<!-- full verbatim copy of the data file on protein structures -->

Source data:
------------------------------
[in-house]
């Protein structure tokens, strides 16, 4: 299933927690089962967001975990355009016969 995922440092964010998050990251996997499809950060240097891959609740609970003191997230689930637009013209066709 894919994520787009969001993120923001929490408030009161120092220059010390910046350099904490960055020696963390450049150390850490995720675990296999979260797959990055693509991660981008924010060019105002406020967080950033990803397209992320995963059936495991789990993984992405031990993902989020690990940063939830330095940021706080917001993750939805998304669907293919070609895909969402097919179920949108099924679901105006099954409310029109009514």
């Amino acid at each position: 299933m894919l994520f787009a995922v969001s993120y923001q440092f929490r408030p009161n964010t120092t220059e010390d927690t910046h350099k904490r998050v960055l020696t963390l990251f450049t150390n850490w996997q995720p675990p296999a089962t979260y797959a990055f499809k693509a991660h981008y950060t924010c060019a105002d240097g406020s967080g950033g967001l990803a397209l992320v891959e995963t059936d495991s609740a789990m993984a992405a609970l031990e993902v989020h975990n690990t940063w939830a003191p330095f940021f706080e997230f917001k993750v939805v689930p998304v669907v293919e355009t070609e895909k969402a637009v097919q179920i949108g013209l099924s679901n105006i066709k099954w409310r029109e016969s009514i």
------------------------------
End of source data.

[in-house]
């Protein structure tokens, strides 16, 4: 299933927690089962967001975990355009016969 995922440092964010998050990251996997499809950060240097891959609740609970003191997230689930637009013209066709 894919994520787009969001993120923001929490408030009161120092220059010390910046350099904490960055020696963390450049150390850490995720675990296999979260797959990055693509991660981008924010060019105002406020967080950033990803397209992320995963059936495991789990993984992405031990993902989020690990940063939830330095940021706080917001993750939805998304669907293919070609895909969402097919179920949108099924679901105006099954409310029109009514």
């Amino acid at each position: 299933m894919l994520f787009a995922v969001s993120y923001q440092f929490r408030p009161n964010t120092t220059e010390d927690t910046h350099k904490r998050v960055l020696t963390l990251f450049t150390n850490w996997q995720p675990p296999a089962t979260y797959a990055f499809k693509a991660h981008y950060t924010c060019a105002d240097g406020s967080g950033g967001l990803a397209l992320v891959e995963t059936d495991s609740a789990m993984a992405a609970l031990e993902v989020h975990n690990t940063w939830a003191p330095f940021f706080e997230f917001k993750v939805v689930p998304v669907v293919e355009t070609e895909k969402a637009v097919q179920i949108g013209l099924s679901n105006i066709k099954w409310r029109e016969s009514i």